For the most part, Congress will remain dominated by white men. In terms of racial demographics, neither body will see a change in numbers, but the influence of minority leaders could increase: Five blacks and one Hispanic are in line for House committee chairmanships.
On the religious front, Democrats in Minnesota elected the House's first Muslim member.

The congressional black population will remain unchanged at 43, with three members leaving the House and three elected to the next Congress, all Democrats -- Yvette Clarke of New York, Keith Ellison of Minnesota and Henry "Hank" Johnson Jr. of Georgia. In Senate races, black candidates did not do well. Rep. Harold E. Ford Jr. (D-Tenn.) was defeated in his Senate bid, as was Maryland's Lt. Gov. Michael S. Steele. Sen. Barack Obama (D-Ill.) remains the only black Senate member.

Although for years Democrats and the black community pushed to recruit more African American candidates, there were no complaints yesterday about the status quo.

Myra L. Dandridge, a spokeswoman for the Congressional Black Caucus, said the elections had particular historical significance because "five members stand to chair five very powerful, prominent House committees." In addition, another member, Rep. James E. Clyburn (D-S.C.), is a contender for majority whip, the No. 3 position in the House.

"This demonstrates diversity among the ranks of the House leadership and mirrors how America looks," Dandridge said.

The number of Hispanic legislators remains unchanged, with 23 in the House and three in the Senate. Rep. Nydia M. Valazquez (D-N.Y.) is in line to be chairman of the House Small Business Committee.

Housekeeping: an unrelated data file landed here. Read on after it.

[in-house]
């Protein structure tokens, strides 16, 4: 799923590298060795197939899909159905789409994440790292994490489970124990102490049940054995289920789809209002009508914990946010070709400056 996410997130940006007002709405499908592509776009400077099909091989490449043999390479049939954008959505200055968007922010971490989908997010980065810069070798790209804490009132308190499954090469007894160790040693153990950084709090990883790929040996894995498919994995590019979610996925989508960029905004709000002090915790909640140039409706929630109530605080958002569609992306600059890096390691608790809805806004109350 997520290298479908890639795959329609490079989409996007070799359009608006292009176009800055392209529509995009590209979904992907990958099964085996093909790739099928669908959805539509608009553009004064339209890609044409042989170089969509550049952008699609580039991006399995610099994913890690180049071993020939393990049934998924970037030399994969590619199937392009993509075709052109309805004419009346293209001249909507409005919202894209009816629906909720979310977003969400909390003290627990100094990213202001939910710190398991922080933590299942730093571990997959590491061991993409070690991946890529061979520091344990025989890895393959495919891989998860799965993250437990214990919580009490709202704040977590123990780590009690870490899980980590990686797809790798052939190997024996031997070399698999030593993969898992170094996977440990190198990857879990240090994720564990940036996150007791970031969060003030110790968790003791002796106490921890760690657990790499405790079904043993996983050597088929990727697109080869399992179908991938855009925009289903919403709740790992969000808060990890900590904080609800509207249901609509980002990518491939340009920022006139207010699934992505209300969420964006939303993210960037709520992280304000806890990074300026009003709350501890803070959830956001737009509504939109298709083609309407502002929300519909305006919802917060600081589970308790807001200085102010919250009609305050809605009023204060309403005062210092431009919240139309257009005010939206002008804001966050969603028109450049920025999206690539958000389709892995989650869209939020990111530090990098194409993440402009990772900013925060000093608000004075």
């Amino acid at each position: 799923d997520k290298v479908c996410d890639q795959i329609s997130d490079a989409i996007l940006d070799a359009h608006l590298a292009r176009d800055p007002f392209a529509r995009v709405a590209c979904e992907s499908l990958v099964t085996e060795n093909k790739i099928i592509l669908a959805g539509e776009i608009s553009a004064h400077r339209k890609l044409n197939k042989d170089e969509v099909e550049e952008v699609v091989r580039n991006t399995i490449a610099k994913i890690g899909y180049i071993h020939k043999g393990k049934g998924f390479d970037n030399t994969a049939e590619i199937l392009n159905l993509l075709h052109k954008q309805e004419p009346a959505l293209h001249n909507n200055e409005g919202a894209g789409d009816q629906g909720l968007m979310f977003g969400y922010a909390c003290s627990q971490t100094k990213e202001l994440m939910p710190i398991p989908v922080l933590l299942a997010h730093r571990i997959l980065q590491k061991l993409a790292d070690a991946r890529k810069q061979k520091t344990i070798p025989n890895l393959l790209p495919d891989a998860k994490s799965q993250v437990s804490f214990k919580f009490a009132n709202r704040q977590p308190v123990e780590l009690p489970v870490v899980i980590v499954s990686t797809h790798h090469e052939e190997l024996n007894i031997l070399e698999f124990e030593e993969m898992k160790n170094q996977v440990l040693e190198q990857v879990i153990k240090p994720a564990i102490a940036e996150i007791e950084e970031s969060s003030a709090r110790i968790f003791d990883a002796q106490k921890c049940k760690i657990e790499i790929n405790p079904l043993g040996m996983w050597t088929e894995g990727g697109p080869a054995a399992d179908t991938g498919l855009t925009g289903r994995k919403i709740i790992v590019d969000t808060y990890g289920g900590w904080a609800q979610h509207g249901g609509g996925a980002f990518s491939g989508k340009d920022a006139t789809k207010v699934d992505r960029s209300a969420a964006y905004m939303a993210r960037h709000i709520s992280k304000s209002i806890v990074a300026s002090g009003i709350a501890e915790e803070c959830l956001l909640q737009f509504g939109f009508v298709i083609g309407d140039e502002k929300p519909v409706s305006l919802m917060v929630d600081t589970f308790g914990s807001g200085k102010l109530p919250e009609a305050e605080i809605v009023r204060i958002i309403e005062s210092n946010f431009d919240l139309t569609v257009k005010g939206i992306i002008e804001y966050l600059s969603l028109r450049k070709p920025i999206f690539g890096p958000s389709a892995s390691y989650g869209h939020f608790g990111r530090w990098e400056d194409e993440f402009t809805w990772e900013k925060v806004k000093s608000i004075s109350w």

"Of course, we're disappointed," said Arturo Vargas, executive director of the National Association of Latino Elected and Appointed Officials.

"The real issue for us is the need to field Latino candidates in non-majority Latino districts," he said. "We need to see that crossover, and we need the party to recognize viable Latinos. . . . For the most part Latinos in Congress are representing Latino majority districts. But the three senators show they can get elected statewide."

The elections added one Asian American member to the House, bringing the total to six, in addition to the two senators from Hawaii.

The elections also yielded several armed services veterans and an unusually large group of non-career politicians. Twenty of the new Democratic lawmakers come from a variety of professions -- including a sheriff, a college professor, a high school teacher, a football coach, a social worker and a chemist.